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Trust Examination Manual

29 CFR 2509.75-8 - Questions and answers relating to fiduciary responsibility under the Employee Retirement Income Security Act of 1974.


Section Number: 2509.75-8
Section Name: Questions and answers relating to fiduciary responsibility under the Employee Retirement Income Security Act of 1974.

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The Department of Labor today issued questions and answers relating to certain aspects of fiduciary responsibility under the Act, thereby supplementing ERISA IB 75-5 (29 CFR 2555.75-5) which was issued on June 24, 1975, and published in the Federal Register on July 28, 1975 (40 FR
31598). Pending the issuance of regulations or other guidelines, persons may rely on the answers to these questions in order to resolve the issues that are specifically considered. No inferences should be drawn regarding issues not raised which may be suggested by a particular question and answer or as to why certain questions, and not others, are included. Furthermore, in applying the questions and answers, the effect of subsequent legislation, regulations, court decisions, and interpretive bulletins must be considered. To the extent that plans utilize or rely on these answers and the requirements of regulations subsequently adopted vary from the answers relied on, such plans may
have to be amended. An index of the questions and answers, relating them to the
appropriate sections of the Act, is also provided.

Index

Key to question prefixes: D--refers to definitions; FR--refers to
fiduciary responsibility.


------------------------------------------------------------------------
Section No. Question No.
------------------------------------------------------------------------
3(21)(A).................................. D-2, D-3, D-4, D-5.
3(38)..................................... FR-15.
402(c)(1)................................. FR-12.
402(c)(2)................................. FR-15.
402(c)(3)................................. FR-15.
403(a)(2)................................. FR-15.
404(a)(1)(B).............................. FR-11, FR-17.
405(a).................................... FR-13, FR-14, FR-16.
405(c)(1)................................. FR-12, FR-15.
405(c)(2)................................. D-4, FR-13, FR-14, FR-16.
412....................................... D-2.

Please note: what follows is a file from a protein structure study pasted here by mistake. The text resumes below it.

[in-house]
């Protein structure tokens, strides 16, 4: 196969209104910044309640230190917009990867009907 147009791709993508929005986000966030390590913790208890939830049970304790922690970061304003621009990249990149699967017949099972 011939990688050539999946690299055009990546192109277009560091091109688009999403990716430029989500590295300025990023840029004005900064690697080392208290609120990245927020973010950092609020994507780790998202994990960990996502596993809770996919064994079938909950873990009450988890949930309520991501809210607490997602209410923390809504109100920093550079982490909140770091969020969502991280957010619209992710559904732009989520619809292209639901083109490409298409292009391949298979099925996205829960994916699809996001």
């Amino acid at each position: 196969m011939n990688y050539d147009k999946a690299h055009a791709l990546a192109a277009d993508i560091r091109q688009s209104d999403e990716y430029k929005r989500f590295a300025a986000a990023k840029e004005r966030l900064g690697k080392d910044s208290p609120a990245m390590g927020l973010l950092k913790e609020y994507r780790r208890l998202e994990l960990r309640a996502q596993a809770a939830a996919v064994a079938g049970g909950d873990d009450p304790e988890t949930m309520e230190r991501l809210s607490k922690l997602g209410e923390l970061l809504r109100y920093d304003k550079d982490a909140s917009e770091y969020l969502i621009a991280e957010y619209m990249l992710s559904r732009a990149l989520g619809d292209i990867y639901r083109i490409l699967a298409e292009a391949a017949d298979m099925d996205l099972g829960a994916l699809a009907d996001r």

------------------------------------------------------------------------


Note: Questions D-2, D-3, D-4, and D-5 relate to not only section 3(21)(A) of title I of the Act, but also section 4975(e)(3) of the Internal Revenue Code (section 2003 of the Act). The Internal Revenue
Service has indicated its concurrence with the answers to these questions.

D-2 Q: Are persons who have no power to make any decisions as to plan policy, interpretations, practices or procedures, but who perform the following administrative functions for an employee benefit plan, within a framework of policies, interpretations, rules, practices and procedures made by other persons, fiduciaries with respect to the plan:
(1) Application of rules determining eligibility for participation
or benefits;
(2) Calculation of services and compensation credits for benefits;
(3) Preparation of employee communications material;
(4) Maintenance of participants' service and employment records;
(5) Preparation of reports required by government agencies;
(6) Calculation of benefits;
(7) Orientation of new participants and advising participants of
their rights and options under the plan;
(8) Collection of contributions and application of contributions as
provided in the plan;
(9) Preparation of reports concerning participants' benefits;
(10) Processing of claims; and
(11) Making recommendations to others for decisions with respect to
plan administration?


A: No. Only persons who perform one or more of the functions described in section 3(21)(A) of the Act with respect to an employee benefit plan are fiduciaries. Therefore, a person who performs purely ministerial functions such as the types described above for an employee benefit plan within a framework of policies, interpretations, rules, practices and procedures made by other persons is not a fiduciary because such person does not have discretionary authority or discretionary control respecting management of the plan, does not exercise any authority or control respecting management or disposition of the assets of the plan, and does not render investment advice with respect to any money or other property of the plan and has no authority or responsibility to do so. However, although such a person may not be a plan fiduciary, he may be subject to the bonding requirements contained in section 412 of the Act if he handles funds or other property of the plan within the meaning of applicable regulations. The Internal Revenue Service notes that such persons would not be
considered plan fiduciaries within the meaning of section 4975(e)(3) of the Internal Revenue Code of 1954.


D-3 Q: Does a person automatically become a fiduciary with respect to a plan by reason of holding certain positions in the administration of such plan?


A: Some offices or positions of an employee benefit plan by their very nature require persons who hold them to perform one or more of the functions described in section 3(21)(A) of the Act. For example, a plan administrator or a trustee of a plan must, be the very nature of his position, have ``discretionary authority or discretionary responsibility in the administration'' of the plan within the meaning of section 3(21)(A)(iii) of the Act. Persons who hold such positions will therefore